High Court Takes On FDCPA ‘Debt Collector’ Definition

Last month oral arguments were heard by the U.S. Supreme Court in the matter of Henson v. Santander Consumer USA Inc. The case focuses on Santander’s activity while they were collecting defaulted auto loans and if said activity is covered under the Fair Debt Collection Practices Act. The FDCPA only applies to “debt collectors” so the question becomes who is a “debt collector” under the FDCPA. Santander is arguing that they ceased to remain a debt collector the moment they purchased the assignment of the debt they were collecting. They argue at that moment they are not collecting debt that was owed or due another, rather they were collecting debt they were owed. This case will settle a circuit split amongst the appeals courts with the Third, Fifth, Sixth and Seventh Circuits, and the District of Columbia Court of Appeals holding that collectors of purchased defaulted debt are debt collectors within the meaning of the FDCPA, while the Fourth, Ninth and Eleventh Circuits all holding that collectors of purchased defaulted debt are not debt collectors within the meaning of the FDCPA.

The FDCPA at 15 U.S. Code § 1692a(6)(f), defines the term “debt collector” as:

any person who uses any instrumentality of interstate commerce or the mails in any business the principal purpose of which is the collection of any debts, or who regularly collects or attempts to collect, directly or indirectly, debts owed or due or asserted to be owed or due another … The term does not include … (F) any person collecting or attempting to collect any debt owed or due or asserted to be owed or due another to the extent such activity: (i) is incidental to a bona fide fiduciary obligation or a bona fide escrow arrangement; (ii) concerns a debt which was originated by such person; (iii) concerns a debt which was not in default at the time it was obtained by such person; or (iv) concerns a debt obtained by such person as a secured party in a commercial credit transaction involving the creditor.

Santander argues that once an entity purchases debts and then attempts to collect them for its own account, it no longer qualifies as a debt collector under the FDCPA as they are attempting to collect debts owed or due itself, not owed if due another as used in the statue. It is important to note that Santander was immediately questioned by the court, if the pleadings in the underlying action had alleged that Santander’s principal business was that of debt collection if they would still argue that they are exempted from the act simply because the debt they are collecting is debt they own. Santander’s response was , “No, we would not contend that.” This is important because the court may be looking to carve out the specific actions of an entity such as Santander whose principal business is not debt collection, but may avoid regulation under the FDCPA where they own the debt attempting to be collected.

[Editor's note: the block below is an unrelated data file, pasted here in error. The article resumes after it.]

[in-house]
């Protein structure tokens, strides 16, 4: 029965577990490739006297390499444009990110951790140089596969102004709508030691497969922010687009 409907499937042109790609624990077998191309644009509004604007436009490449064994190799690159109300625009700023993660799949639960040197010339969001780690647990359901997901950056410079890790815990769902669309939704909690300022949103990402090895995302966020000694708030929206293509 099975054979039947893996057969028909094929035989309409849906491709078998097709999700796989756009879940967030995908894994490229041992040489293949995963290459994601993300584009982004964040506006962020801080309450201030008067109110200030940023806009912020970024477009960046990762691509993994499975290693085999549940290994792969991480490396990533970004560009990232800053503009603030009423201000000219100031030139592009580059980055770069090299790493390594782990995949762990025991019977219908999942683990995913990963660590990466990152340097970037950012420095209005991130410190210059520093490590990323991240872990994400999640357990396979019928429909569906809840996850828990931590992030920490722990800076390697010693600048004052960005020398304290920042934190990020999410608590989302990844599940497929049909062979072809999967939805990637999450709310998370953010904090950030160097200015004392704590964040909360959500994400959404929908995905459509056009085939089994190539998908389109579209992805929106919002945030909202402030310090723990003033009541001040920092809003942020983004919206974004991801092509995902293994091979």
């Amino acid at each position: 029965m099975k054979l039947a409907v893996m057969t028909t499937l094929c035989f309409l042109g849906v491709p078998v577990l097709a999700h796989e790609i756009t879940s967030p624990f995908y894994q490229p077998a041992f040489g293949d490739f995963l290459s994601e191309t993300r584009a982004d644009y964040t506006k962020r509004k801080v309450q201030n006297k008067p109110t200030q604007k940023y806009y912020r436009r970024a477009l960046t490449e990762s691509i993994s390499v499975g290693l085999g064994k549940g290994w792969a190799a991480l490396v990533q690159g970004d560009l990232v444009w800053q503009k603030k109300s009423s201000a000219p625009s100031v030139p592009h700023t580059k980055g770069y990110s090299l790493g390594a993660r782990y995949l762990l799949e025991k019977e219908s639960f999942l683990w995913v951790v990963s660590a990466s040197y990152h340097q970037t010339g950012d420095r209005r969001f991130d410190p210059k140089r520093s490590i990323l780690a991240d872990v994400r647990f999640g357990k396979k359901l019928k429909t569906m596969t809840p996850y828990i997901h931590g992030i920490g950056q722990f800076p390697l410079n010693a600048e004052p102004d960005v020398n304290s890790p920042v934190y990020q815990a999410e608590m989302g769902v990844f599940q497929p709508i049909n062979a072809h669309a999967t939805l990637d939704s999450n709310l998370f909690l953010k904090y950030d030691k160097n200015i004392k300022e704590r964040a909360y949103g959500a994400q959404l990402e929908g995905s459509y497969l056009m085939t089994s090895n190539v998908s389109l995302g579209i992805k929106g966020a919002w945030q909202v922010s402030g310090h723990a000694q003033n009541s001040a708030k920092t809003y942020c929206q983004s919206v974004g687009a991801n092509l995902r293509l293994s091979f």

Justice Stephen Breyer raised a similar concern when questioning Henson on their definition of “owed,” asking, “what about one of these companies that goes and buys up other companies, turns them around, and sells them. When they buy a company, they buy the — the receivables. And while they own the company, they’re going to collect the receivables. On your definition, those receivables were once owed the company that they’re bought. So on your definition, that whole category of people falls within the definition of debt collector.” The court’s line of questioning appears as if they will agree with Santander’s arguments and exclude debt buyers from liability under the FDCPA.

That said, the relief by certain collections departments and lenders may not be enjoyed very long. Adding to the regulatory volatility within the debt collection industry is the fact that both first-party and third-party debt collectors are awaiting new debt collections regulation from the Consumer Financial Protection Bureau, who most recently released an outline of their debt collection rule promulgation efforts in July of last year. The released proposals applied to debt acquired in default and to collection agencies, debt buyers, collection law firms and loan servicers. If the Santander case is found to exclude debt buyers, the CFPB pending rule may bring the same debt buyers who see some relief under a pro-Santander decision right back to where they started, subject to a new set of regulations covering debt collection.

The CFPB also stated in July, when this outline was released, that it “expect[s] to convene a second proceeding in the next several months for creditors and others engaged in collection activity who are covered persons under the Dodd-Frank Act but who may not be ‘debt collectors’ under the FDCPA” and we expect these proposals to be released anytime now, possibly right after we see a decision in Henson v. Santander.

This article was originally published on Law360.


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